Nobel Lessons

America’s hyphenated laureates show the value of an open-door policy for immigrants
photo of front of Nobel building in Sweden
The first American to win a science Nobel—Albert Michelson, who took the physics award in 1907—was born in Germany. Photo: Depositphotos
June 19, 2014

Share

Examining the roster of Nobel laureates in science and their national origin is like engaging in an archaeological dig. At the shallowest level, the United States, with 253 winners—the largest number by a wide margin, more than Great Britain and Germany combined—appears to have been fulfilling its manifest destiny to lead the world in science right from the outset of the 20th century. But dig deeper, and a different picture emerges. The nation that led the world in research and scientific discovery in the early decades of the last century was not the United States, but Germany.

Harnessing the power of the greatest research universities in the world, Germans took home 21 of the 63 science Nobels awarded in the 20 years after 1901, when the prize was born. Their names represent the history of scientific advancement in the 20th century: Röntgen, Behring, Baeyer, Koch, Ehrlich, Planck, Einstein. The first American to win a science Nobel—Albert Michelson, who took the physics award in 1907—was born in Germany. He spent his early years in the United States and returned to the universities of Berlin and Heidelberg for his research degrees.

The American research university got a late start in the 1870s and looked to Germany for its model. It took almost half a century for the American research establishment to get some traction. Even after the resounding German defeat in World War I and the general despair in the Weimar Republic, German research remained the world’s best, and the Nobel Prizes kept coming.

In America, we closed the doors to immigrants and tried to keep their children out of colleges and universities with quotas. Meritocracy was still off in our distant future, and until the approach of World War II, our academic institutions were mostly mediocre.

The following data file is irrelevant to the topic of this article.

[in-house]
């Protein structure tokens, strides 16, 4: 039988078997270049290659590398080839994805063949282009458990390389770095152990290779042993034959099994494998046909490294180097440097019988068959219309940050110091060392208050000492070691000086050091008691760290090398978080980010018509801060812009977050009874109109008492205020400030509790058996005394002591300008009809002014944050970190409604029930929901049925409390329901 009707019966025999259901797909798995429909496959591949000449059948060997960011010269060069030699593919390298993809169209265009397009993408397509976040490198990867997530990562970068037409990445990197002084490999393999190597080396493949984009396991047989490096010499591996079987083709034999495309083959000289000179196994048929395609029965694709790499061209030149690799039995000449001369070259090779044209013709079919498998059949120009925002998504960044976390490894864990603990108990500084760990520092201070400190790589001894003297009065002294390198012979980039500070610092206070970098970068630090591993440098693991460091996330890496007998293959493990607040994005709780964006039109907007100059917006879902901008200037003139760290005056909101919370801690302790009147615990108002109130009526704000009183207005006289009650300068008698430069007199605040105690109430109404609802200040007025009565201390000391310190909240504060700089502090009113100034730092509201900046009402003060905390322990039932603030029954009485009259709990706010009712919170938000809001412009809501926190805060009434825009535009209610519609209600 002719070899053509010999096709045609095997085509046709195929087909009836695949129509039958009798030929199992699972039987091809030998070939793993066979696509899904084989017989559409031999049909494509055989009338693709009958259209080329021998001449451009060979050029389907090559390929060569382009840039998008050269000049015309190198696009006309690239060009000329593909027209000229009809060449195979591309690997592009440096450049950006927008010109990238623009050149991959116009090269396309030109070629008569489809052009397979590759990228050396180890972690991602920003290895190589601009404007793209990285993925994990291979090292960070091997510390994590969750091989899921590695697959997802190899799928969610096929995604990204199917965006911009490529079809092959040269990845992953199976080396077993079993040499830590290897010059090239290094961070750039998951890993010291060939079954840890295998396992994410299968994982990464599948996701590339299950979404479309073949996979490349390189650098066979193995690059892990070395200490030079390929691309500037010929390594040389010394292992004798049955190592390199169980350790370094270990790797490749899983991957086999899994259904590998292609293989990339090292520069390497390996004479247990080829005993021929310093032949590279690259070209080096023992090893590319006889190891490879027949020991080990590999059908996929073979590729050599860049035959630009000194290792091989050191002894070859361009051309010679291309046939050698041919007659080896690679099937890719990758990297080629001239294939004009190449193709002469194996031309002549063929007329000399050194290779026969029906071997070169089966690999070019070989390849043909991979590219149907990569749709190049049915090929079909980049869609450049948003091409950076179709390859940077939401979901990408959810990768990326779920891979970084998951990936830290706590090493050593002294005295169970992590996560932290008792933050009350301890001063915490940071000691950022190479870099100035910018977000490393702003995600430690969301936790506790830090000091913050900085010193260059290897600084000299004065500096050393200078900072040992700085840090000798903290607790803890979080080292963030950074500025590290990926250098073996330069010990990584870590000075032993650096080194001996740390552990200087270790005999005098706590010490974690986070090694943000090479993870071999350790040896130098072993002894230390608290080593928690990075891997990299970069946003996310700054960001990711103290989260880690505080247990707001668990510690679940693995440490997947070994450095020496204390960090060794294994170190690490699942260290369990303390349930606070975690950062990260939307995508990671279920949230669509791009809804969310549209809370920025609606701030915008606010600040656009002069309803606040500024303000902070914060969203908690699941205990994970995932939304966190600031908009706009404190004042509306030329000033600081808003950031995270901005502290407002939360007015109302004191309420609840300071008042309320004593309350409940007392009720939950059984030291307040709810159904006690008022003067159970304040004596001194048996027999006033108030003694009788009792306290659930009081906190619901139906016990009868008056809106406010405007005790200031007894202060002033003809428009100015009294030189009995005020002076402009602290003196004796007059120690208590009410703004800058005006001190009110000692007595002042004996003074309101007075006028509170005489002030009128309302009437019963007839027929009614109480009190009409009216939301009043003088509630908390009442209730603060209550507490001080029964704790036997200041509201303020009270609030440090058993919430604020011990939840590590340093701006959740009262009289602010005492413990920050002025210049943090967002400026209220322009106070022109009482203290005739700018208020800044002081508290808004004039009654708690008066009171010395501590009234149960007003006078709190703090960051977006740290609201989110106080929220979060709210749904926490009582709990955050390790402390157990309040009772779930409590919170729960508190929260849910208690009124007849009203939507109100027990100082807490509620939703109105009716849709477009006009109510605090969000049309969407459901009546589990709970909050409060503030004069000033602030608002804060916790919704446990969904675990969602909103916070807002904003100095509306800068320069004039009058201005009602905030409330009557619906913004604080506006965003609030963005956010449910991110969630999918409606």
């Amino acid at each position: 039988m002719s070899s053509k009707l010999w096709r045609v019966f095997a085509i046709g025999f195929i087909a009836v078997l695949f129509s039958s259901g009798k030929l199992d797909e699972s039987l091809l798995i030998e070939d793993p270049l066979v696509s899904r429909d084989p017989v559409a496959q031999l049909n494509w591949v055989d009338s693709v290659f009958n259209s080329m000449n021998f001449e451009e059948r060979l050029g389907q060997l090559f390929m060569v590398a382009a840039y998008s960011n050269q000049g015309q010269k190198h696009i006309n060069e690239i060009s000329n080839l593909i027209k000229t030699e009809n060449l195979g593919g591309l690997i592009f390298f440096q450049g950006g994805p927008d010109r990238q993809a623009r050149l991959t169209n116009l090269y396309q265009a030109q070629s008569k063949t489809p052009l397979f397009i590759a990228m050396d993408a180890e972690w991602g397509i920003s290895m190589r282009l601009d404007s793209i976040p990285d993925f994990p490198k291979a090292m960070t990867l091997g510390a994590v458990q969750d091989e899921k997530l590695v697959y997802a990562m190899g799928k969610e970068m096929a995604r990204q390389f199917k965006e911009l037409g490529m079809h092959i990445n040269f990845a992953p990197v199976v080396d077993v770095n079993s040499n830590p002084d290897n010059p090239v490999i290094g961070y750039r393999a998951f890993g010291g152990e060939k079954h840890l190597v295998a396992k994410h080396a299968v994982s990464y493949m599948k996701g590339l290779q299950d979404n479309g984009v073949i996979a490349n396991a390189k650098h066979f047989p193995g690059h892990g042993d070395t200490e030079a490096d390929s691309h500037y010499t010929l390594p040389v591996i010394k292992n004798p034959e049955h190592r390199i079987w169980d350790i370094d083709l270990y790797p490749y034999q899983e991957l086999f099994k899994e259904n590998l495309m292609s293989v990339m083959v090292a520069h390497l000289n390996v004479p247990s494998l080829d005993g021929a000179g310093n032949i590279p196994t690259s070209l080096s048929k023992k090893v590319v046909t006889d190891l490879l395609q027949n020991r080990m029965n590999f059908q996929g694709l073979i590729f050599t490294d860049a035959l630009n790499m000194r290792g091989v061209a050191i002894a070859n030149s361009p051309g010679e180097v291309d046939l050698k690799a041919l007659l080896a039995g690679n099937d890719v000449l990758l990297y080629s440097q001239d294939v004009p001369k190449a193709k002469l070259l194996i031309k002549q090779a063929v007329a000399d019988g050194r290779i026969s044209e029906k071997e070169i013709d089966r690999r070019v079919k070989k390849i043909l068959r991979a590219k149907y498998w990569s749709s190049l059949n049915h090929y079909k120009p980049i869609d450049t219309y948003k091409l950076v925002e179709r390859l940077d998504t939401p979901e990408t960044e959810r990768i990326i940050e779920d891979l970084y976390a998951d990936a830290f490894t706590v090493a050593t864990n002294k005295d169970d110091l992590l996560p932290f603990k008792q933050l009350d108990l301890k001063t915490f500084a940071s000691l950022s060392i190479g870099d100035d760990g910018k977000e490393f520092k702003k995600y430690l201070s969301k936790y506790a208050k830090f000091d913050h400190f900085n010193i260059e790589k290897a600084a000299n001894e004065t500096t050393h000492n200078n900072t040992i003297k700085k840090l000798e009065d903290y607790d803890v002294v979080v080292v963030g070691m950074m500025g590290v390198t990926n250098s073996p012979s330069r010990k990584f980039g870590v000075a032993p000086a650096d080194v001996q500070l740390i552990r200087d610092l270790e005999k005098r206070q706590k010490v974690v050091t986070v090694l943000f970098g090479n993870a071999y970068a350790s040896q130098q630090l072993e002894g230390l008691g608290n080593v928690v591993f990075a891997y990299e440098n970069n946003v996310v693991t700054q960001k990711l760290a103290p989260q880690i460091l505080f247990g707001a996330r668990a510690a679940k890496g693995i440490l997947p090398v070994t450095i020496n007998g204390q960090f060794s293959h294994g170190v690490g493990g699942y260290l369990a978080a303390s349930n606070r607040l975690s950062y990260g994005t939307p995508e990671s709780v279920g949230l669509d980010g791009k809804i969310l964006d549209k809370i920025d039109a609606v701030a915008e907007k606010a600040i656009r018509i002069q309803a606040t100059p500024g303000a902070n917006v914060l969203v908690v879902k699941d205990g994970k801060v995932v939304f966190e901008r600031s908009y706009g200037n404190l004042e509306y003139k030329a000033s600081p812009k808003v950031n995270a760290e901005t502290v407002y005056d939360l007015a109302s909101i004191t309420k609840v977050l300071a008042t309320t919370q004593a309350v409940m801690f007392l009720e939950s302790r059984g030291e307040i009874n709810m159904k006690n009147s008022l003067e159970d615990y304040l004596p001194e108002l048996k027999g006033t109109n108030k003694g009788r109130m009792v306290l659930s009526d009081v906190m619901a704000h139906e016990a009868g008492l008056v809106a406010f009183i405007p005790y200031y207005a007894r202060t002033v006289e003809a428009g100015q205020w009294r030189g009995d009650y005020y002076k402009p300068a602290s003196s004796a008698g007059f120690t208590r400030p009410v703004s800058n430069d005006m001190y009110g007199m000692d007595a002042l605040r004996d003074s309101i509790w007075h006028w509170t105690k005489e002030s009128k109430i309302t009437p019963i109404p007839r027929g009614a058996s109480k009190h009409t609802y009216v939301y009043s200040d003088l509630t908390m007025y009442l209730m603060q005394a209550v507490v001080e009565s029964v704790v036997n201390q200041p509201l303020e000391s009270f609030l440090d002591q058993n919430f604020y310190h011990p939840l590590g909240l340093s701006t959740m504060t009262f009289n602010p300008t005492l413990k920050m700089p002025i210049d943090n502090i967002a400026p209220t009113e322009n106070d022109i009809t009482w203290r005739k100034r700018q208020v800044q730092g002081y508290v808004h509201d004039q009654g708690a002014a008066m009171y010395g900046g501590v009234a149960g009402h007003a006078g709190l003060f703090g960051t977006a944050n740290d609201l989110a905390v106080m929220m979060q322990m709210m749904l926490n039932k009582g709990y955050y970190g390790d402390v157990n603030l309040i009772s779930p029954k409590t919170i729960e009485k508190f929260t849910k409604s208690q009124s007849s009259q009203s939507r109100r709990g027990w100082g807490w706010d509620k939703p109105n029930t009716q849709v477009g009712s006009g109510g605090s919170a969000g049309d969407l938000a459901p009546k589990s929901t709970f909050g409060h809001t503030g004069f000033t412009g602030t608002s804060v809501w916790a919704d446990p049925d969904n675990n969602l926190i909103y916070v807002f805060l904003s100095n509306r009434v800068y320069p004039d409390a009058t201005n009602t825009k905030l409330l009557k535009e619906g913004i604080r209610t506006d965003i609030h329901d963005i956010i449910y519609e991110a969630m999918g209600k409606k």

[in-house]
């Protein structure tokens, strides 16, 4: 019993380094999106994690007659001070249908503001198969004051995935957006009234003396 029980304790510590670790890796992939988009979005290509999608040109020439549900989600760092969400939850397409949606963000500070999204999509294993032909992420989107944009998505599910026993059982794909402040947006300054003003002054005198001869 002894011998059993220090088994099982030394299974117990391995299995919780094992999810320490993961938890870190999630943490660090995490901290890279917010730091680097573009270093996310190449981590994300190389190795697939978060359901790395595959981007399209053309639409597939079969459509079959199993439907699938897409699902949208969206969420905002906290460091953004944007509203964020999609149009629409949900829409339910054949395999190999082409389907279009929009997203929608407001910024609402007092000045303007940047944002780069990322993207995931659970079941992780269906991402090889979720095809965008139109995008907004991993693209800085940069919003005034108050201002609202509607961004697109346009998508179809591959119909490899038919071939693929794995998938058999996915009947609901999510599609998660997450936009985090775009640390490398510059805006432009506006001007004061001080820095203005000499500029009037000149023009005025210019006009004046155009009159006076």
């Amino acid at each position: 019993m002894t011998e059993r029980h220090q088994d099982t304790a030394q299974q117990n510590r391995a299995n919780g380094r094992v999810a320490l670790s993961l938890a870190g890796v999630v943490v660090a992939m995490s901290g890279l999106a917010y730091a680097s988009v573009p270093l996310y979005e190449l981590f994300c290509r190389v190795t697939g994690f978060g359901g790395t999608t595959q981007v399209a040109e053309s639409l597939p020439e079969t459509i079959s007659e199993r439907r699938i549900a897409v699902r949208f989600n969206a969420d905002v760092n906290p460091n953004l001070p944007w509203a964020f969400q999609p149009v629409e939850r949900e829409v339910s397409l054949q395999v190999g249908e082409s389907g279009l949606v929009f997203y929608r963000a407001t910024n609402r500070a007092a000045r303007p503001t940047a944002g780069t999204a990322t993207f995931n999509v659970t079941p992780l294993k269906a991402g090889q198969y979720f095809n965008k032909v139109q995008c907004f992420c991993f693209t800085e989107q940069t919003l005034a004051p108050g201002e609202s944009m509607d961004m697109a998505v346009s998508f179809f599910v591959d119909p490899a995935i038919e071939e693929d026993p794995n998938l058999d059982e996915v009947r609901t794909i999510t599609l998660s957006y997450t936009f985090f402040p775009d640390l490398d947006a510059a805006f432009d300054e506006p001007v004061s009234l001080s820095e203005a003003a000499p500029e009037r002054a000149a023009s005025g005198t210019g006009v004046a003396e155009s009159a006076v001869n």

But then came Adolf Hitler, who would be responsible for 50 million deaths—and the eventual triumph of the American research enterprise. By 1945, the vaunted German research university lay in physical and intellectual ruins. Jewish physicists had been driven out, as had Jewish medical researchers (see “A Way Out of Germany”) and non-Jewish scientists who had Jewish spouses. America had opened its immigration doors just wide enough to let in, among others, Einstein, Fermi, Wigner and Bohr—and we built the atom bomb instead of Germany.

In postwar America, immigration policy remained unwelcoming—except for one lesson learned: some of the smartest people in the world wanted to come here, and we had to figure out a way to let them in. At the same time, with Europe in tatters, the United States finally had the opportunity to excel. The government poured money into the newly established National Science Foundation and into the National Institutes of Health. College admissions exploded as hundreds of thousands of returning G.I.s benefited from one of the best pieces of social legislation ever passed by our Congress: the G.I. Bill. Eventually the restrictions, quotas and closed doors in college admissions disappeared.

The results have been phenomenal. To date, 91 American Nobel laureates in science have been born outside the United States. In the 2013 round of science awards, all except the two in physics went to Americans or hyphenated Americans, most of them immigrants. Of the three Nobel winners in chemistry, Michael Levitt was born in South Africa, Arieh Warshel in Palestine, and the third, Martin Karplus, reaches all the way back to Hitler’s monstrous role in all of this: Karplus was born in Vienna in 1930, and at the age of eight fled Austria with his family just as Nazi troops were marching in. Of the three recipients in physiology or medicine, Thomas Südhof was born in Göttingen, Germany, in 1955; Randy Schekman and James Rothman were the American-born children of Jewish families who made it to America. Tufts’ own 2013 laureate—Eugene Fama, A60, H02, who won for economics—is the grandson of Sicilian immigrants (see “Fama’s Market”).

The United States took advantage of the scientific exodus from Europe to build an academic research enterprise that today is the envy of the world. The country remains a safe haven for scientists from all over. The Nobel Prizes won for the United States since the 1940s tell the story better than anyone can. We learned what it takes to be great: an open door.

This article first appeared in the Winter 2014 issue of Tufts Magazine.

Sol Gittleman, the Alice and Nathan Gantcher University Professor, has been a professor of German, Judaic studies and biblical literature and is a former provost of the university.